Dolphins coaches assess defense after tough loss to Broncos
DAVIE, Fla. -- Time and time again this season when it looks like the Miami Dolphins have taken a huge step forward in their bid to reach the playoffs, it seems it's followed by an equal step back to mitigate those gains.
On Sunday, the team was up 28-17 heading into the fourth quarter against the Denver Broncos before yielding 22 points in a 39-36 loss. The usually reliable defense was largely to blame for the loss with shoddy tackling and costly penalties.
Head coach Joe Philbin didn't attempt to soften his words to the media on Monday when asked to assess his defense's tackling.
"I thought it would be better for sure," he said. "It certainly wasn't up to our standards of tackling. We've seen better, definitely."
The same went for defensive coordinator Kevin Coyle when posed the same question afterwards.
"It's disappointing," Coyle said. "We pride ourselves on being a good, fundamental football team, and we work on it. But yesterday we did not tackle well. It certainly showed up in our overall defensive performance. It's not acceptable and we've got to get it corrected in a hurry."
Despite his late game interception, quarterback Ryan Tannehill played as well as could have been reasonably hoped. He put together another consistent game in which he hooked up with wide receiver Mike Wallace and rookie Jarvis Landry for three touchdown passes to give the Dolphins a double-digit lead and more than a fighting chance to be the first opposing team to win in Denver this year.
But to get a win against an elite quarterback like Peyton Manning on his home turf would require the defense to hold the lead in the final minutes of the game and close out a tight game. But just like it did in losses to the Green Bay Packers and Detroit Lions, the defense surrendered a late touchdown to seal the team's fate. The Dolphins sacked Manning just once in the game and their run defense -- usually good enough this season to be consistently ranked in the top 10 in the NFL -- was surprisingly porous.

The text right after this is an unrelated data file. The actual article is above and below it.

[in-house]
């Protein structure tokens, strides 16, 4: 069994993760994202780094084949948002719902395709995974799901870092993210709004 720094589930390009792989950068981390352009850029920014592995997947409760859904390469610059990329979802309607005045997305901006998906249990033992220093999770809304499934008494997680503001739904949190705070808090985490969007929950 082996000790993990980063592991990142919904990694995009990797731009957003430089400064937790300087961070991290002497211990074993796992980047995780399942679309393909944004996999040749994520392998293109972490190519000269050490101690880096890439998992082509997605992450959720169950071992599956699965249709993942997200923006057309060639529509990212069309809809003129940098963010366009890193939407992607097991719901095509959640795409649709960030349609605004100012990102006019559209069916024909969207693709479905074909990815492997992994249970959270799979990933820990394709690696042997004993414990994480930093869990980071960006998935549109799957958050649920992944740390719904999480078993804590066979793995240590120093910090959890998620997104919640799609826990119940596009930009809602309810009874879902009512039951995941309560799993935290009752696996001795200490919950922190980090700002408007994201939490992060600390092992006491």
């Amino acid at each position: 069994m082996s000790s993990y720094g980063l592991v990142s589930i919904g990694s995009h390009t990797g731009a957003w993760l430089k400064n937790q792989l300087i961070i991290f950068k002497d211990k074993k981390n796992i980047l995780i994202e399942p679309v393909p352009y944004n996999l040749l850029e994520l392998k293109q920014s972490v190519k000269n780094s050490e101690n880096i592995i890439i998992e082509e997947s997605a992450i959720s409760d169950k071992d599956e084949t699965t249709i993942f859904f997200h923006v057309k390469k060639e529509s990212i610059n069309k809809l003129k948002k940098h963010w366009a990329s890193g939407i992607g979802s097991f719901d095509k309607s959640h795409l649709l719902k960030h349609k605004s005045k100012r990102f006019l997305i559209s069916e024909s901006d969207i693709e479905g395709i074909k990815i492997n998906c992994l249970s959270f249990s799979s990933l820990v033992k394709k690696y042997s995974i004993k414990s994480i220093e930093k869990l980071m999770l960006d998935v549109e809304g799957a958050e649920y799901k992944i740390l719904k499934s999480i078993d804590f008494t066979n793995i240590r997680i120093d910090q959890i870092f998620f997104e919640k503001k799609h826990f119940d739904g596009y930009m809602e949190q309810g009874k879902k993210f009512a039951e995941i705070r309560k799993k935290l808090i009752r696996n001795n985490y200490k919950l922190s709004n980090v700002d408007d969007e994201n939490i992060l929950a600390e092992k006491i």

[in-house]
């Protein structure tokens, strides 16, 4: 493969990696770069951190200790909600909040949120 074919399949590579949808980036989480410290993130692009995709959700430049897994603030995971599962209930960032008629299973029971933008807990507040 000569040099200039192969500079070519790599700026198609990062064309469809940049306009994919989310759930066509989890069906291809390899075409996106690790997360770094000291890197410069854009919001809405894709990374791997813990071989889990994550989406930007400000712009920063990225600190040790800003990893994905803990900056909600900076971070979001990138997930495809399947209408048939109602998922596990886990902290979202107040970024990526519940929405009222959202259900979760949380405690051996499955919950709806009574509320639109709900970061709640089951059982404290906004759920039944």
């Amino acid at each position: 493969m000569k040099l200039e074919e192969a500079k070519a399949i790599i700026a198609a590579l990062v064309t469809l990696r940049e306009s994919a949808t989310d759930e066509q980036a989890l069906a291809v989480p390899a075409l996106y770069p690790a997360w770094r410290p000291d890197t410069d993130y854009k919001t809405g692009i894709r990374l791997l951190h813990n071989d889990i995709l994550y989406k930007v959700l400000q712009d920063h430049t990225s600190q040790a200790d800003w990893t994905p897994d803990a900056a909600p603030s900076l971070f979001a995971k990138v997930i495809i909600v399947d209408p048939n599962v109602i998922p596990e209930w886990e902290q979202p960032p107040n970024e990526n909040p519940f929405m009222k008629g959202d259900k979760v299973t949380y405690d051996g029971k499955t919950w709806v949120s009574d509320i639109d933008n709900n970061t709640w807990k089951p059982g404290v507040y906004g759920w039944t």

"I didn't think our fundamentals were where they needed to be," said Philbin. "It starts with me. The head coach is responsible for the way the team looks from a fundamental standpoint. We have to play much better. Give them credit, they did well, but we have to fundamentally get off blocks better, tackle better."
When everything clicks, the Dolphins can look unstoppable. They have cruised to six double-digit wins but their past three losses have come by a combined 10 points. Each of those games could have vaulted the Dolphins upwards in the standings instead of the uncertain future that faces them now.
"None of (the losses) feel good," Philbin said. "Again, from my seat, fundamentally, we had too many penalties. I didn't think we looked like a great football team."
Of the six penalties the defense was called for, three of them were committed by safety Jimmy Wilson. The final one was a defensive holding call on a Broncos touchdown drive in the fourth quarter.
"(Elite teams) step up and make plays at critical times," said Philbin. "At some point in time, we have to be able to do that. A year ago, I think we won a bunch of those games. This year, not so much and we have to do better. We are going to be in some more of those games. That's just the way the National Football League typically is."
To make matters worse, the same secondary unit that was shredded apart by Manning suffered another loss with cornerback Jamar Taylor possibly lost for an extended amount of time with a shoulder injury. Fellow cornerbacks Will Davis (ACL) and Michael Thomas (torn pectoral muscle) were ruled out for the season this month as well. Taylor was replacing starter Cortland Finnegan, who has not been able to play the past two games with an ankle injury.
"It's a challenge, but yet, I think every team in the league deals with injuries at various spots," said Coyle. "In the secondary, it's a little bit more difficult because those guys that have been getting the majority of the work have seen a lot of the things in game action. When you're putting people in for the first time, it's a tough spot to be in.
"I've got to be honest with you, playing corner in the NFL is about as difficult a spot as you can be out there in competitive sports. I thought our guys hung in there and battled. I don't think that was in any way the reason we didn't perform well late in the game yesterday. But it is a challenge for us as we move forward."